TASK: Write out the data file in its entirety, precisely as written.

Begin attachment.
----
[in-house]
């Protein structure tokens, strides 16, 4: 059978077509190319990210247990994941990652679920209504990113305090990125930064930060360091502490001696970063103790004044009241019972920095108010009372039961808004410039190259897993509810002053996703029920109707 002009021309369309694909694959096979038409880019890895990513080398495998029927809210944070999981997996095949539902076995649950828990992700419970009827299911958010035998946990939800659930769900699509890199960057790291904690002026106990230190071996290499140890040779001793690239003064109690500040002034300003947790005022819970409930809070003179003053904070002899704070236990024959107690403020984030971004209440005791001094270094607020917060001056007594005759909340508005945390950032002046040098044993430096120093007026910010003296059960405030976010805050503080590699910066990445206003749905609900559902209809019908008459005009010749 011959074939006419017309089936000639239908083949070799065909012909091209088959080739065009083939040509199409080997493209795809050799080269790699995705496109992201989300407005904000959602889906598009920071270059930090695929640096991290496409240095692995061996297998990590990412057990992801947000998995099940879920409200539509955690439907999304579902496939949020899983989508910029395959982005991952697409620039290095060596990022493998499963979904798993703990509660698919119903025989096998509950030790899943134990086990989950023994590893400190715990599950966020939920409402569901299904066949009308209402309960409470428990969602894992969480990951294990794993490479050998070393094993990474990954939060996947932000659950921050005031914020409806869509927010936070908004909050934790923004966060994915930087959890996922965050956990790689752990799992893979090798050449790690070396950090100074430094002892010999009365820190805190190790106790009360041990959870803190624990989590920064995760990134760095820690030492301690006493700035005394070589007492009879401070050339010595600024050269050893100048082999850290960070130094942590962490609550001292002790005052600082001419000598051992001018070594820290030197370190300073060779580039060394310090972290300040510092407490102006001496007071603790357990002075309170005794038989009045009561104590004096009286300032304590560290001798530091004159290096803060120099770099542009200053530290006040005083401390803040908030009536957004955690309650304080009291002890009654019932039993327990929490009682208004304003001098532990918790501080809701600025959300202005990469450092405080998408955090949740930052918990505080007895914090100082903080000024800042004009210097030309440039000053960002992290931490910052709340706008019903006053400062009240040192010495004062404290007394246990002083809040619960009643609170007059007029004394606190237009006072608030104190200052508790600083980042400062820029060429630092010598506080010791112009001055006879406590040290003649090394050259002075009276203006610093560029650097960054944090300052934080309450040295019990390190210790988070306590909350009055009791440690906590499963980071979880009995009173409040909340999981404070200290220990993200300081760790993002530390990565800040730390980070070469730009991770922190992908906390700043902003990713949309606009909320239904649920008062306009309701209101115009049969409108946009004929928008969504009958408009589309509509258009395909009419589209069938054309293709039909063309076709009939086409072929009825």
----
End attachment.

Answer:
[in-house]
């Protein structure tokens, strides 16, 4: 059978077509190319990210247990994941990652679920209504990113305090990125930064930060360091502490001696970063103790004044009241019972920095108010009372039961808004410039190259897993509810002053996703029920109707 002009021309369309694909694959096979038409880019890895990513080398495998029927809210944070999981997996095949539902076995649950828990992700419970009827299911958010035998946990939800659930769900699509890199960057790291904690002026106990230190071996290499140890040779001793690239003064109690500040002034300003947790005022819970409930809070003179003053904070002899704070236990024959107690403020984030971004209440005791001094270094607020917060001056007594005759909340508005945390950032002046040098044993430096120093007026910010003296059960405030976010805050503080590699910066990445206003749905609900559902209809019908008459005009010749 011959074939006419017309089936000639239908083949070799065909012909091209088959080739065009083939040509199409080997493209795809050799080269790699995705496109992201989300407005904000959602889906598009920071270059930090695929640096991290496409240095692995061996297998990590990412057990992801947000998995099940879920409200539509955690439907999304579902496939949020899983989508910029395959982005991952697409620039290095060596990022493998499963979904798993703990509660698919119903025989096998509950030790899943134990086990989950023994590893400190715990599950966020939920409402569901299904066949009308209402309960409470428990969602894992969480990951294990794993490479050998070393094993990474990954939060996947932000659950921050005031914020409806869509927010936070908004909050934790923004966060994915930087959890996922965050956990790689752990799992893979090798050449790690070396950090100074430094002892010999009365820190805190190790106790009360041990959870803190624990989590920064995760990134760095820690030492301690006493700035005394070589007492009879401070050339010595600024050269050893100048082999850290960070130094942590962490609550001292002790005052600082001419000598051992001018070594820290030197370190300073060779580039060394310090972290300040510092407490102006001496007071603790357990002075309170005794038989009045009561104590004096009286300032304590560290001798530091004159290096803060120099770099542009200053530290006040005083401390803040908030009536957004955690309650304080009291002890009654019932039993327990929490009682208004304003001098532990918790501080809701600025959300202005990469450092405080998408955090949740930052918990505080007895914090100082903080000024800042004009210097030309440039000053960002992290931490910052709340706008019903006053400062009240040192010495004062404290007394246990002083809040619960009643609170007059007029004394606190237009006072608030104190200052508790600083980042400062820029060429630092010598506080010791112009001055006879406590040290003649090394050259002075009276203006610093560029650097960054944090300052934080309450040295019990390190210790988070306590909350009055009791440690906590499963980071979880009995009173409040909340999981404070200290220990993200300081760790993002530390990565800040730390980070070469730009991770922190992908906390700043902003990713949309606009909320239904649920008062306009309701209101115009049969409108946009004929928008969504009958408009589309509509258009395909009419589209069938054309293709039909063309076709009939086409072929009825």